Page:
- In extreme cases,
it may be necessary to use an oil free hook which uses at Teflon coated
rail. It has been found that machine oil migrates on other surfaces of
the hook and can increase the surface friction as the thread passes
around the hook.
- On 401 Chainstitch
machines, adjust the stitch balance so the needle loops on the bottom
side of the seam lay over at least half way to the next needle
penetration when the looper thread is unraveled out of the seam. The
looper thread must also be as loose as possible.
- Adjust the thread
controls to allow the stitch to be set with minimum thread tension. On
many chainstitch machines it is best to draw most of the needle thread
through the tension discs when the needle is rising, and a small
amount when the needle is descending (75% on upstroke & 25% on the
downstroke). Advancing the looper thread take-up timing will sometimes
allow the needle thread to be released sooner so that it can set with
lighter machine thread tension.
Puckering (Uneven Ply Feeding)
Feed puckering occurs when one of the fabric plies is fed into the seam at
a different rate than the other ply or plies. This causes a gathering effect
in the over-fed ply. Ply mismatching as shown in:
- Usually occurs when
the presser foot holds back on the upper ply as the bottom ply is being
fed into the seam at a faster rate by the feed dog.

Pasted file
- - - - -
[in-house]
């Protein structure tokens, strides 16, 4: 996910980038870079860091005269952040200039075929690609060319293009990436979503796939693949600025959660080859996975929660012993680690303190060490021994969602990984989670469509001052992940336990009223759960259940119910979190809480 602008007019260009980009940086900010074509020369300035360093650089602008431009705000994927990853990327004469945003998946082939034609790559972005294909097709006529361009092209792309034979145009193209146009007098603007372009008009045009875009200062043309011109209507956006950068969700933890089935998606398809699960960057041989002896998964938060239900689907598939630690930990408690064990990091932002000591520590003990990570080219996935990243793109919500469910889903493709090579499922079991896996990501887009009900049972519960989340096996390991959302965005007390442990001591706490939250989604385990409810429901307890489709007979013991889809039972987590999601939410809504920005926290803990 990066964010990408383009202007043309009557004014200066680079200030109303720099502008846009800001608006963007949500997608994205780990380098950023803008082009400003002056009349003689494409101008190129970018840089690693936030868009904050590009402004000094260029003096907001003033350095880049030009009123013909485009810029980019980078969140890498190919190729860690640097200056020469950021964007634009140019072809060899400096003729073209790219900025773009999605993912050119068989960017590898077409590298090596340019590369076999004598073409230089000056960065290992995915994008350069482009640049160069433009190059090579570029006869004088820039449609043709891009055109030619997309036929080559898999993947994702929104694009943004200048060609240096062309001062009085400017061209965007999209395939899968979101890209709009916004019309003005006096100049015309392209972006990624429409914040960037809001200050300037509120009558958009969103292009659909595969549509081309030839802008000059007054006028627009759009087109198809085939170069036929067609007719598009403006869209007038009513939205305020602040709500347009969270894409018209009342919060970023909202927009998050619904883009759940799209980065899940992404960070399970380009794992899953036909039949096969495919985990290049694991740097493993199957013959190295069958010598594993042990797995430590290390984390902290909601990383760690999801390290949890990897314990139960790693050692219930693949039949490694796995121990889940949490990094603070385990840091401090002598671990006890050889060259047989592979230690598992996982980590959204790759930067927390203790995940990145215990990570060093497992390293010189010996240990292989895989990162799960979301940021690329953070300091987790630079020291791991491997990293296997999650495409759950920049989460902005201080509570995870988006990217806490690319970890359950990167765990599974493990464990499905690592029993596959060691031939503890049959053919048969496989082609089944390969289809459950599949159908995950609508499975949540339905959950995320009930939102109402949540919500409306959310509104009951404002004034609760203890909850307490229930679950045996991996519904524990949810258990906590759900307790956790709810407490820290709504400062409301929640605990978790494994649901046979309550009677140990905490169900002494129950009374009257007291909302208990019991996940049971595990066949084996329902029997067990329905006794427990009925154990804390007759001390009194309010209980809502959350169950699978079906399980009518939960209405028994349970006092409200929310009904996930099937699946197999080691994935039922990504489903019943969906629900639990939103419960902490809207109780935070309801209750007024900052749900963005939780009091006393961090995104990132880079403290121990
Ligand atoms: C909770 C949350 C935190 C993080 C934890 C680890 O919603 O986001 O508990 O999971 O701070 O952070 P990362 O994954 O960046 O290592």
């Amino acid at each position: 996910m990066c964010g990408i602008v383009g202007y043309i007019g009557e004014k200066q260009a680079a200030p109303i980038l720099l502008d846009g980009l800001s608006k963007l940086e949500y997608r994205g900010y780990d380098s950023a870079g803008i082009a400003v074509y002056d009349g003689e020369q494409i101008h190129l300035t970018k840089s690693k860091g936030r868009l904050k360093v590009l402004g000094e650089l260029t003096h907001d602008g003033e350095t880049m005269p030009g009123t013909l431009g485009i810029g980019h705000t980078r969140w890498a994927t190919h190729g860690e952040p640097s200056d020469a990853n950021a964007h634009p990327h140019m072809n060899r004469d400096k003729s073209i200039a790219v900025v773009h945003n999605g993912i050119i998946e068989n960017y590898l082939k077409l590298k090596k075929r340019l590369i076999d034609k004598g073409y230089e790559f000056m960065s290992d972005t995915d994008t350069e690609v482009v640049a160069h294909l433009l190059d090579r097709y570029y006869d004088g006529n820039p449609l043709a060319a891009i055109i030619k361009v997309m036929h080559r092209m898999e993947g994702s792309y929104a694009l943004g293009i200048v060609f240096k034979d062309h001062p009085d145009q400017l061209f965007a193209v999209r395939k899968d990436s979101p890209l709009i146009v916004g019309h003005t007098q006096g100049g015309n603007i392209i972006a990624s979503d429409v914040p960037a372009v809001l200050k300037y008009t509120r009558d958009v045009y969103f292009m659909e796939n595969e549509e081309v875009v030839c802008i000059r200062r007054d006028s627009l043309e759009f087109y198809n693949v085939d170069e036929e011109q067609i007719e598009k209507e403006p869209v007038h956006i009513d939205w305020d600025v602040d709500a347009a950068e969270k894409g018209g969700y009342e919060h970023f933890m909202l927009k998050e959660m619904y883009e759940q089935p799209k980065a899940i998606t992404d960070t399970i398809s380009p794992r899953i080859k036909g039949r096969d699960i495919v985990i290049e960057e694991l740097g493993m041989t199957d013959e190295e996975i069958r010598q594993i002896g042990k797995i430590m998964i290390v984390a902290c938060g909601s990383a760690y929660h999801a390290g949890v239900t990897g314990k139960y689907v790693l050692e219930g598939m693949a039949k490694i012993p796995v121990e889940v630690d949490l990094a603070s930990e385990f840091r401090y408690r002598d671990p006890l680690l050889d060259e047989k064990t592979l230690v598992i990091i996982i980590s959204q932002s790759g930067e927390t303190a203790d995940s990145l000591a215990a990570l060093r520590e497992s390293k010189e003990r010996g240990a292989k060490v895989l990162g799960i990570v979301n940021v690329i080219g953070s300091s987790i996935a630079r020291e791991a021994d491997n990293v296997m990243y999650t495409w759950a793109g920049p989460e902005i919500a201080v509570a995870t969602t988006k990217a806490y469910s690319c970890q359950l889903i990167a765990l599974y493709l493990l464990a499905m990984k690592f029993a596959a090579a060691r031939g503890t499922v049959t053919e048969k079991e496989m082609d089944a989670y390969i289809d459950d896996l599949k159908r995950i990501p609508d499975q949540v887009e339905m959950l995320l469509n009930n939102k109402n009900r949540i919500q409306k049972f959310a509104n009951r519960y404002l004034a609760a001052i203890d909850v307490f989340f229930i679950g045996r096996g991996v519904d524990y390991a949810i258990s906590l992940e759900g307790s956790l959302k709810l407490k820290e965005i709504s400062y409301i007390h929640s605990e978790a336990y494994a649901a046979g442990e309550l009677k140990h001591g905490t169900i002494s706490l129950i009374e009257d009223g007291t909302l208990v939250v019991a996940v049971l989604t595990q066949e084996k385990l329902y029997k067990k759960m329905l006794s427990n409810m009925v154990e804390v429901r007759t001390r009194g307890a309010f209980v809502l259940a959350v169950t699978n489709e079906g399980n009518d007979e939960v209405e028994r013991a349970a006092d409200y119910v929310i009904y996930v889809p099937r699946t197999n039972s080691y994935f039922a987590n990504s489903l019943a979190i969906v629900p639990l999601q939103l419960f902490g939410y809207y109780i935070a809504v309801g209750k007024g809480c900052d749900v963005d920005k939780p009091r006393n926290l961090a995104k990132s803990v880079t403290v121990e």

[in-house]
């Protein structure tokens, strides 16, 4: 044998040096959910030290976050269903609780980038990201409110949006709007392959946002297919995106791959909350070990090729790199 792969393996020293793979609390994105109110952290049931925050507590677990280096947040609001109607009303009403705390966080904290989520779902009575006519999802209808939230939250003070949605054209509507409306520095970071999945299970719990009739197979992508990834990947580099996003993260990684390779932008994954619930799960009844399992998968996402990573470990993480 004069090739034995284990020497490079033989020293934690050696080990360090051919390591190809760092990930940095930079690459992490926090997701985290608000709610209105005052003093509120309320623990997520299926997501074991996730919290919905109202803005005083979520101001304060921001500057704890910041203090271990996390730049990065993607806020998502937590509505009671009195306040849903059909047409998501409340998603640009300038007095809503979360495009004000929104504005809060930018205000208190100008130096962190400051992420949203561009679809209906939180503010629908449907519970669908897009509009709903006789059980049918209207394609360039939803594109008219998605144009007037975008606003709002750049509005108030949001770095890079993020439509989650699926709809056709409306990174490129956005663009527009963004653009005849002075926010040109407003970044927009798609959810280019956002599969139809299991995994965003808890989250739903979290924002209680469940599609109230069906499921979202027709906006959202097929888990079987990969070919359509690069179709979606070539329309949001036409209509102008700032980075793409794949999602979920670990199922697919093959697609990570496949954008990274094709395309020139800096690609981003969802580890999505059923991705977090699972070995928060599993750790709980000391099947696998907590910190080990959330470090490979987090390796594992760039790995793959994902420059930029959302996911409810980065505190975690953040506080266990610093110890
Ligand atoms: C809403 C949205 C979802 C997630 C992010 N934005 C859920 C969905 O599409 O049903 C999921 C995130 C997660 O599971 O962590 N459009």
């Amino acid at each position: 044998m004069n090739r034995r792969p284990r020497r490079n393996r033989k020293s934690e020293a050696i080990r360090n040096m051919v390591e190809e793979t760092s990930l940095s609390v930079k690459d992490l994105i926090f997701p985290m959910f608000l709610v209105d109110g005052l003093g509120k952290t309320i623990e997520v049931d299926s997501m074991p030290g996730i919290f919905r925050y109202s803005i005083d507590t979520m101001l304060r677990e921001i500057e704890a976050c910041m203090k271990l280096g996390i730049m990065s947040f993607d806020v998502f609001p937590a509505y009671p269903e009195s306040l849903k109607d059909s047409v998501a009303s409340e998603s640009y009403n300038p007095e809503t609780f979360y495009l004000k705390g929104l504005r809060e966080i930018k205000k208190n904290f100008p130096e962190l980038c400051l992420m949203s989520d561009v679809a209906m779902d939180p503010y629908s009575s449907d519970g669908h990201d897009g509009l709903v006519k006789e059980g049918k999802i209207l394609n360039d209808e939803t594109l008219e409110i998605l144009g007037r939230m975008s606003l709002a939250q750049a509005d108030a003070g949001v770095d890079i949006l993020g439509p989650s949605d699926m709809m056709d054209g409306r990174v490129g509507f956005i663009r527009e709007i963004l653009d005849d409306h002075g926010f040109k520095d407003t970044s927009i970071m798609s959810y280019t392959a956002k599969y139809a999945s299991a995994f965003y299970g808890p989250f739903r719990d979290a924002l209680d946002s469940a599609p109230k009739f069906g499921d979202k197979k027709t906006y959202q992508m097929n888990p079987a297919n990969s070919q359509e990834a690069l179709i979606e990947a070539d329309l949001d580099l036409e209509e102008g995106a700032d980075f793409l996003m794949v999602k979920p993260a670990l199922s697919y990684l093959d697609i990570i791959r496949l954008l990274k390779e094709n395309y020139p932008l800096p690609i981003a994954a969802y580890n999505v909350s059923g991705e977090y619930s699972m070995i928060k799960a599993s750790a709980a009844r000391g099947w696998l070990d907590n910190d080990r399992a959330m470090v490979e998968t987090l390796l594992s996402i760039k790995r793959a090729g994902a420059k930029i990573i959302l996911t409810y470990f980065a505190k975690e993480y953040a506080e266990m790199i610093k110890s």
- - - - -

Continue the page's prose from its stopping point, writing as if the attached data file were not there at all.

- Usually occurs when
the operator holds back on the bottom ply and pushes the top ply into
the machine so the fabric edges will come out evenly.
Many seams observed
display both of these conditions, with the first usually contributing to
the latter because the sewing operator will attempt to correct for the
uneven feeding of the sewing machine.
Make two perpendicular
cuts across a sewn seam where the puckered condition is the greatest.
Remove the thread in the seam and see if the two plies are of equal
length. If one is longer than the other then the puckering is being caused
by uneven ply feeding.
Solutions to Feed Puckering
To minimize seam
puckering caused by uneven ply feeding, do the following:
- Use the minimum
presser foot pressure that will maintain uniform feeding. Make sure the
presser foot is clamping the fabric properly both in front and back of
the needle. When the feed is up and moving the fabric, the seam should
be clamped by the entire bottom surface of the presser foot. This can be
checked by inserting a piece of paper under the foot from different